-As NAIP holds first bi-monthly meeting
Despite the myriads of challenges facing it, the pharmaceutical sub-sector of the Nigerian economy should experience moderate improvements in 2018, compared to 2017, experts have said.
Speaking at the first bi-monthly meeting of the Association of Industrial Pharmacists of Nigeria (NAIP) for 2018, held recently in Lagos, Pharm. Ahmed Yakasai, president, PSN; Pharm. Ignatius Anukwu, national chairman, NAIP and Mr Opeyemi Agbaje, CEO, RTC Advisory Services Limited, all opined that they expected the pharmaceutical business sector to make some progress in the year 2018.
Speaking at the event, themed, “Nigerian Economy and Policy in 2018: Implications on Pharma Business”, Pharm. Yakasai who chaired the occasion, noted that the pharma industry’s contribution to the GDP of the nation was quite low, adding that Nigerian government must formulate and implement policies that will help boost local drug production as this will contribute much more to the GDP of the nation.
Yakasai who bemoaned importation of some substandard drugs to the country stressed that a major way of ensuring drugs used in Nigeria are of top quality is to support local drug manufacturing so that the source of the drugs used by Nigerians can be easily traced and verified, adding that when the Dangote petrochemical industry becomes fully operational, the pharma industry would derive great benefits from the initiative.
The PSN helmsman also commended NAIP for its commitment to helping to address issues facing pharmacy practice, noting that he was glad to be part of the bi-monthly meeting of the Association.
The NAIP boss, Pharm. Anukwu, in his welcome remarks affirmed that NAIP was committed to the growth of the pharmaceutical sub-sector of the Nigerian economy, adding that that was what informed the decision of the group to once again bring the financial expert, Mr Agbaje, to speak to members on how economic policies of 2018 will affect pharmacy business.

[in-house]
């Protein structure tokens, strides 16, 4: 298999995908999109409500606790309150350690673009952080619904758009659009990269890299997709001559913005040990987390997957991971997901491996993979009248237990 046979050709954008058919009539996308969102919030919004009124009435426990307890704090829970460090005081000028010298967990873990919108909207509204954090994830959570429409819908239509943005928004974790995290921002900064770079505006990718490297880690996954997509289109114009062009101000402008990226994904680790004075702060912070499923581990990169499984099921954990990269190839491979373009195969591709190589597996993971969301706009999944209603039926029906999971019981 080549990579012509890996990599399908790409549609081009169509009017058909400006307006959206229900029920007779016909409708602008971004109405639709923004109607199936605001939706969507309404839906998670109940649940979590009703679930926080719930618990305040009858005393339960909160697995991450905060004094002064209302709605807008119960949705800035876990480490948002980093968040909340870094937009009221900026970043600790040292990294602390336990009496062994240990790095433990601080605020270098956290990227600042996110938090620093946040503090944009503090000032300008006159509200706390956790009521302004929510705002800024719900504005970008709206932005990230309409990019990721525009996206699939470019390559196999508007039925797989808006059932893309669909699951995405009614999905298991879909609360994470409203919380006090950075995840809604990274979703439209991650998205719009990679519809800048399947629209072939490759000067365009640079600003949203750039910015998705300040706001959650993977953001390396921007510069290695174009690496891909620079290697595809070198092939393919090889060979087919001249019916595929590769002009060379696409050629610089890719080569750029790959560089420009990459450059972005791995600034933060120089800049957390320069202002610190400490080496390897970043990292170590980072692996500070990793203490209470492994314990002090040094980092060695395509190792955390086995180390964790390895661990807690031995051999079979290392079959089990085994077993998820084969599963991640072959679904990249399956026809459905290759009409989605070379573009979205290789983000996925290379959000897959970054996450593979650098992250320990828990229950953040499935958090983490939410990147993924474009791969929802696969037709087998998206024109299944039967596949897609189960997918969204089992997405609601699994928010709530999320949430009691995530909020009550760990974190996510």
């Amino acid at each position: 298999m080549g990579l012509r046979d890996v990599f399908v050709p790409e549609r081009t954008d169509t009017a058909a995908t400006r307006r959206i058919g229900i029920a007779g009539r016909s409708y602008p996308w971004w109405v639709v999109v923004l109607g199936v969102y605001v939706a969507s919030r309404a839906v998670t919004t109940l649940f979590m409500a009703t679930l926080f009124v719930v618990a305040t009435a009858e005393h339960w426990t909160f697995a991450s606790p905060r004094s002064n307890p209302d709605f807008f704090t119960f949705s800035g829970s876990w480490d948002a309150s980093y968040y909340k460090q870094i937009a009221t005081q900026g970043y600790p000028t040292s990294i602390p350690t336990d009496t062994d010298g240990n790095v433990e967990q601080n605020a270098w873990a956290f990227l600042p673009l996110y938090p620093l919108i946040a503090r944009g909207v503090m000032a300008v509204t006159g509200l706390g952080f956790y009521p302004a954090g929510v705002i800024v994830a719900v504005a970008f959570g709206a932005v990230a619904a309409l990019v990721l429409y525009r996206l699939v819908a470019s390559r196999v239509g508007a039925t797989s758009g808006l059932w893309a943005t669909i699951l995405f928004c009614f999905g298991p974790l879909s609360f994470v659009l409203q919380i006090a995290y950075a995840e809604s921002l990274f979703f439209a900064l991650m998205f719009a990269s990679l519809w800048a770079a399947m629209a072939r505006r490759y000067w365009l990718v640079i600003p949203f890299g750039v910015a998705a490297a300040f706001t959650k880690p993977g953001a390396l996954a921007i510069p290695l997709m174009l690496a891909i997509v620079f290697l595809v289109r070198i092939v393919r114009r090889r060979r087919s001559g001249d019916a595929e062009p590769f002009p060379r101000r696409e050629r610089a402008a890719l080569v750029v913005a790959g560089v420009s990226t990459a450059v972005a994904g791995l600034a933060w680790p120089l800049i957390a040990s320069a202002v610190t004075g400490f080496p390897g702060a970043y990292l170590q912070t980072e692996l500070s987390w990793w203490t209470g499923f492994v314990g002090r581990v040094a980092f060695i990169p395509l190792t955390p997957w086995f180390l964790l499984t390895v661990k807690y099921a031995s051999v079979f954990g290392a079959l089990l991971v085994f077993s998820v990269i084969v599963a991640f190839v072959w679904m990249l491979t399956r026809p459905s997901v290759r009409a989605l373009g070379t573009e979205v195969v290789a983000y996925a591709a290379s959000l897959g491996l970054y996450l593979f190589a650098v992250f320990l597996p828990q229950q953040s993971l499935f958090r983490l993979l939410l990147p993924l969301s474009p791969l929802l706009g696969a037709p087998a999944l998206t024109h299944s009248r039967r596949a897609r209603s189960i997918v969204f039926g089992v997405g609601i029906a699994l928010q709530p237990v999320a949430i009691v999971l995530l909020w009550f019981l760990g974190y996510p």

He observed that while the pharmaceutical sector is still beset by many challenges, a lot can be done by stakeholders to transform the sector and ensure Nigerians have access to quality affordable medicines.
Mr Agbaje who was the keynote speaker at the event explained that while the pharmaceutical business sector may be expected to benefit from the macroeconomic stabilisation effects of higher oil prices through forex availability, as well as stability in exchange rates and diffusion effects of oil sector growth, the sector may still be negatively affected by increases in input prices tied to oil and commodity prices, alongside disruptive impact of petrol shortages.
He noted that the GDP range of 2.0 per cent to 3.5 per cent expected in 2018 is positive, even though largely oil-sector driven, and may lead to gradual broad-based economic improvements.
Agbaje stated that the business sector, which includes pharmacy business, should enjoy relative forex stability and improved GDP growth in 2018, but added that cost pressures may still persist in the sector.
According to Agbaje, the panaceas for sustained and long term growth for the pharma sector remains long-term strategic planning, domestic research and development, and innovations around products and business processes.